By Shelley Lieber, The Wordy Woman
The only way to make continual progress with your writing is to set goals. There's no job description for writer and no standard measurement for advancement. So, it's up to you to establish a framework that defines your goals and strategies for success.
It's a good idea to set a mixture of short- and long-term goals. Ask yourself where you want to be in the next three months, six months, one year, two years, five years and ten years. Dream big dreams and don't let "reason" restrict your vision for yourself.
Use the well-known acronym, SMART, to help you create your goals. SMART stands for:
Specific: Be precise. Instead of "I will write more often," say, "I will write every morning."
Measurable: Write quantitative, rather than qualitative, goals. Make sure you can measure progress, or how will you know when you've attained your goal?
Action-Oriented: Choose goals you can control. Rather than "I will be published in a national magazine by June of this year," write "I will send a query letter each week to possible markets until I am published in a national magazine."
Risk/Realistic: Set goals that will make you stretch your capabilities, but don't set yourself up for failure. If you have a full-time job or small children at home, writing a novel in one month is an unlikely feat.
Timed: Deadlines help you pace yourself to complete your goals within a specific period of time. The publishing world rises and falls on making deadlines, so push yourself to hold firm to your commitment.
1. Put your goals in writing.
2. Post your goals where you can see them or make it a point to read them at least three times a day: when you awake in the morning, mid-day and before you go to sleep.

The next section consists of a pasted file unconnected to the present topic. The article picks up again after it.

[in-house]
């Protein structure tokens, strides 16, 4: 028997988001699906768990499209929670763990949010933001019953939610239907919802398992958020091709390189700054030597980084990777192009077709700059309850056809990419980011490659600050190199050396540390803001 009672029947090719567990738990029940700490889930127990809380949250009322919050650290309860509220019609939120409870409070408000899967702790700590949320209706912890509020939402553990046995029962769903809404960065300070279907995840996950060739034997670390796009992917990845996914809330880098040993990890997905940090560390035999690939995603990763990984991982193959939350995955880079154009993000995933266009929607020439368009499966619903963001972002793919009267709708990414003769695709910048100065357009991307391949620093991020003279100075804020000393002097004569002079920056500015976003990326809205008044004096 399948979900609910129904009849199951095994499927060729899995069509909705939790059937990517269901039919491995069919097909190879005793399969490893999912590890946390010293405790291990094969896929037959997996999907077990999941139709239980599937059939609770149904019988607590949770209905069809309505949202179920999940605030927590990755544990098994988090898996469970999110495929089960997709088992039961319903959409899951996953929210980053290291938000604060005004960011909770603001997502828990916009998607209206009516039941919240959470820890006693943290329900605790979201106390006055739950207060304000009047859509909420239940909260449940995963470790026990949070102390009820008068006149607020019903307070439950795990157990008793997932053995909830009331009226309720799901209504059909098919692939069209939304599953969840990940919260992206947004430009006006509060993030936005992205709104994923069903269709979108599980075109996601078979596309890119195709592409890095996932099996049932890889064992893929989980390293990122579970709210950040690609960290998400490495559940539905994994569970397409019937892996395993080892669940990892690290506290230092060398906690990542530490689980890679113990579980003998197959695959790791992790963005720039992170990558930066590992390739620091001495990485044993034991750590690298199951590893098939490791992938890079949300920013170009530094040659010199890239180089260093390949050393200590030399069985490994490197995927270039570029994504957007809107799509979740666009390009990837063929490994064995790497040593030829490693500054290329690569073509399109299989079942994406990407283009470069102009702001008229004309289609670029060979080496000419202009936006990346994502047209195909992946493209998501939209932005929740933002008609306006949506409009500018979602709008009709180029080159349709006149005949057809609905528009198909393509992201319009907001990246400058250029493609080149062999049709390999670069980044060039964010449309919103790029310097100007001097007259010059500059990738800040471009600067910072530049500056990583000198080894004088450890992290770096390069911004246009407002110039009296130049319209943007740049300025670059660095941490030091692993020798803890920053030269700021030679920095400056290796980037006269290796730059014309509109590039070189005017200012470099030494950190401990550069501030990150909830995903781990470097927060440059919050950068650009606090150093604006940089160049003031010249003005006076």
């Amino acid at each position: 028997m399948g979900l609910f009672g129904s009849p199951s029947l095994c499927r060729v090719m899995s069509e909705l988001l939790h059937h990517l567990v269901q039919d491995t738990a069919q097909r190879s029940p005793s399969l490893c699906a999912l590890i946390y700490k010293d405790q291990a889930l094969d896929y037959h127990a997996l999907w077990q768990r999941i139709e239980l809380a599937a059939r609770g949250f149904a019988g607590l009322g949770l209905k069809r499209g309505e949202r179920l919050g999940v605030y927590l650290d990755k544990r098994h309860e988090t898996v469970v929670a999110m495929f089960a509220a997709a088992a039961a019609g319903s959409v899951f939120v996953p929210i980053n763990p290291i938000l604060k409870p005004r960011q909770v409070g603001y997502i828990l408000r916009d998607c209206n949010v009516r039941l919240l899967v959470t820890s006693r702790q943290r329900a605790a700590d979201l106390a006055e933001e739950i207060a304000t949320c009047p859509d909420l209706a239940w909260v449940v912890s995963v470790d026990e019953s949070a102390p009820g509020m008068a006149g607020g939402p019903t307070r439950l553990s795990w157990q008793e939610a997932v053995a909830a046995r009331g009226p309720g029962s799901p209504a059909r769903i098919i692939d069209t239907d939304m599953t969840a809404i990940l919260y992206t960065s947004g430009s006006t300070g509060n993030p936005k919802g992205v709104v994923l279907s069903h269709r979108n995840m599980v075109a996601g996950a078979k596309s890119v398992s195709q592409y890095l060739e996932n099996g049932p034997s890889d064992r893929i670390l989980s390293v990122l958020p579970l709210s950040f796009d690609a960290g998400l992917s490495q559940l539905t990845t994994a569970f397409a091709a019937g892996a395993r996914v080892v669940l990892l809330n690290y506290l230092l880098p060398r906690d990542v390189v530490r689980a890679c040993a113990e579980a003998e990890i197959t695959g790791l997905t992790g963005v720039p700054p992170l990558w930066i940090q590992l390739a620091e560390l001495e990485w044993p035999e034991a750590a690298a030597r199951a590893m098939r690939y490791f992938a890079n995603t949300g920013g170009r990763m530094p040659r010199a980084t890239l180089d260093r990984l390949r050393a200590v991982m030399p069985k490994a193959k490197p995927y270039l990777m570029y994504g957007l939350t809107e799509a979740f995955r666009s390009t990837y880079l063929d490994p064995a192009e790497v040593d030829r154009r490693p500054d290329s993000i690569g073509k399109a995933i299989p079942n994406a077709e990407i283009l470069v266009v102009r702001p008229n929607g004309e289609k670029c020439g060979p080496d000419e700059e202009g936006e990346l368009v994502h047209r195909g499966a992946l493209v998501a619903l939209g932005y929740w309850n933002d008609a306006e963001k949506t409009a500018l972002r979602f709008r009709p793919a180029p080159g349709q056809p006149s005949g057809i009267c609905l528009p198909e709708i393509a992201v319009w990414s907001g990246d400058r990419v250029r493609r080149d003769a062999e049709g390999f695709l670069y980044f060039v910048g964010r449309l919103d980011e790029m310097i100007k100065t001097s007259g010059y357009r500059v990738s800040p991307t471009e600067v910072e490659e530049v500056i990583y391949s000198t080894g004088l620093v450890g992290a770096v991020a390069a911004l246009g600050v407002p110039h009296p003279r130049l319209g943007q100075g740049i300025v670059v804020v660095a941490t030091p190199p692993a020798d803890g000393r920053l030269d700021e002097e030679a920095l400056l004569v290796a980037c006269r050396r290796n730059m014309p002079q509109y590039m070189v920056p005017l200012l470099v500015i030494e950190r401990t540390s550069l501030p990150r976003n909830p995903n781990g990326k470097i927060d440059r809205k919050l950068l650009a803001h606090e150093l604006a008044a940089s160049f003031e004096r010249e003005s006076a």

3. Share your goals with a supportive friend or relative. Your writers' group may be your support group. The act of sharing your intentions releases them to the Universe and also will help keep you accountable--you will want to perform to expectations.
4. Celebrate your successes! When you can cross off a goal or make a checkmark on your list, buy yourself a new journal, pen or book. See a movie or have lunch with a friend. Schedule a manicure or massage.
5. Get back to work after your celebration. Keep going.
6. Be flexible and adjust your goals when necessary. New opportunities always arise and you may find yourself attracted to magazine writing when you thought you wanted to write screenplays. Be open to possibilities that are as yet unseen.
7. Never beat yourself up or consider yourself a failure for not completing a goal in a specified time. Review your setbacks and revise your strategy. Never, never, never give up!
Former New York book editor Shelley Lieber is a publishing consultant and author of 4Ps to Publishing Success: Get Your Manuscript Off Your Desk & Into Print. Subscribe to The Wordy Woman/Publishing Success, her free weekly newsletter for writers, and get two free special reports immediately at http://www.wordywoman.com.